Leica D-Lux 4 ·Vario-Summicron 24-60mm ·f/8
1 2 3 4
Tutorial by Hans Martin Doelz
After retiring from my job, I began to create artwork, mainly abstract, based on photography as well as computer algorithms. Since I am drawn to converging lines and because running has been a part of my life since the late '60s, it seemed only natural to combine the two in an abstract photograph.
Since I‘m attracted to lines, shapes and colors of things that we see in our daily life but do not recognize or analyze in detail, I had the idea to create an image that displays a very significantly reduced visual interpretation of a running track in a stadium. In my first picture, which was published by in October 2013, a running track was displayed from the perspective of a 100 meter runner. In this image I wanted to show a different perspective.

First of all I needed to locate a suitable stadium. The preconditions were free access and a good condition of the markings on the running track. In most of the stadiums near my hometown this is not the case. Many of them, especially the running tracks, are in miserable condition, and often the markings are not bright enough.

"I made sure that the end of the lanes was aligned exactly horizontal, too, so that the composition was stable and balanced."

During my last vacation I was searching for a stadium where I could do my running training. Eventually I discovered a stadium where I found the best conditions, not only for my training, but accidentally also for taking my planned photos as a base for the image I had in mind. So I took my camera and revisited the stadium the next day. I decided to compose the elements in a way that the four numbers, "1 2 3 4," appeared centered, aligned exactly horizontal, and that the lanes vanished to infinity in the upper left area of the image. I made sure that the end of the lanes was aligned exactly horizontal, too, so that the composition was stable and balanced.

Below you see the original photo that still contained numerous elements that had to be removed in post-processing.

Generally I don‘t make any statements about what I want to express with my artwork. It‘s up to the viewer to dig beneath the surface, based on clues embedded in the image, like an archeologist searching for a hidden civilization.
Post Processing
The post-processing was done in Photoshop.

1) Perspective adjustment was not necessary.

2) Simple conversion to black and white and contrast enhancement.

3) All areas except the lines and the numbers were wiped out with black color.

4) The demarcation between the grass and the track required special treatment due to the drainage holes that were present.

5) Particular care was taken to maintain the grainy structure of the synthetic rubber running track on the white lines and the numbers, while the black areas and the white demarcation line show no structure at all.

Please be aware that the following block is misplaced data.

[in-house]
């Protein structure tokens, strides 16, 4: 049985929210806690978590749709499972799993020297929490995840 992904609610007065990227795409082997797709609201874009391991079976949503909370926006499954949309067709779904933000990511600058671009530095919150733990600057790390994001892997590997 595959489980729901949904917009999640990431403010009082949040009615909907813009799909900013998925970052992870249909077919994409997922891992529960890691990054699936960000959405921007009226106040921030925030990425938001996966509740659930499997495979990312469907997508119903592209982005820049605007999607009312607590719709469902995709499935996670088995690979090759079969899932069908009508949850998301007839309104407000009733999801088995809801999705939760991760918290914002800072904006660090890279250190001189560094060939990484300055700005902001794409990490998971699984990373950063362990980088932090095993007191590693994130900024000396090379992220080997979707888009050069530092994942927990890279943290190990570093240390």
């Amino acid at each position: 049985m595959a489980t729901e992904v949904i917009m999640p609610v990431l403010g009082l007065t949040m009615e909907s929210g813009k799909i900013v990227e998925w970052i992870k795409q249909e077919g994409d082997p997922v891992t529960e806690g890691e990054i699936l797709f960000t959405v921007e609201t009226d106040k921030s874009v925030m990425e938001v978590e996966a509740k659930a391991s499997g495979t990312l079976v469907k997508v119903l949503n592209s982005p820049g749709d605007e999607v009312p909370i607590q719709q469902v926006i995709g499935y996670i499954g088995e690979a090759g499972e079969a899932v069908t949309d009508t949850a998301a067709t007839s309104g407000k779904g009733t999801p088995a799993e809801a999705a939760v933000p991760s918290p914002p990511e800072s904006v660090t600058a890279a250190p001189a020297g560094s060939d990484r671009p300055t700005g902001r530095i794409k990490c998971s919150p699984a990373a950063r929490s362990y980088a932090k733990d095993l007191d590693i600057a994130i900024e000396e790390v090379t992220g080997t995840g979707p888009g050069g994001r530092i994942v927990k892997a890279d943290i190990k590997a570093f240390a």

6) The small horizontal lines in the lanes beyond the finish line disturbed the clarity and simplicity of the image. They were removed also.

7) To add a special feature to the image, the mark in the foreground was colored red. This area was also treated very carefully by enhancing the color saturation while still maintaining its grainy structure.

8) Final adjustments were made to create an overall clearly recognizable structure. This was done with the black Brush at 400% enlargement.

9) The outer right line of lane 4 merges into the bright area in the background, so special treatment in that background area was required.

1) Try to perceive your environment in detail. Take enough time to consider how to take a picture and how to compose the structures. Envision what the final image should look like and plan the shooting of the picture accordingly. For example, in this case, it didn't matter what was included around the running track. I didn't have to pay any attention to the surrounding environment that I captured — I was going to remove it anyway, just as I had planned.

2) One of the great advantages of digital cameras is that you can review and delete pictures later, so shoot several pictures of the same subject while you have the opportunity.

3) Coming back to this image, the main elements here are lines: vertical, horizontal, curved and converging. On any picture, lines can be useful elements of composition, if utilized thoughtfully. It‘s this moment of deciding how to compose an image that turns an ordinary image into an extraordinary one.

4) If you're taking architectural images and you don’t have a tilt-shift lens, include as much of the elevation as possible in the frame to give yourself more opportunity to adjust converging vertical lines in post-processing.

5) While a tripod is a useful tool, you can travel without one and still take successful images using other methods to stabilize yourself or your camera.

6) Some kind of post-processing can be very time consuming and extremely boring. To achieve a perfect result, you have to do all of the steps very carefully. Don‘t become impatient. Consider spreading out the processing over many stages. With regard to this image, it‘s nearly impossible to work out the lines‘ edges at 400% enlargement in one sitting.
Born in Lüdenscheid, I now live and work near Stuttgart, Germany. I’m a self-taught photographer. Many of my images are inspired by lines, patterns and shapes that are found in the man-made and natural environment. My images are often created based on photography and on computer algorithms as well. After retiring from my job as a financial controller in the automotive industry, I fell in love with creating art and photography.
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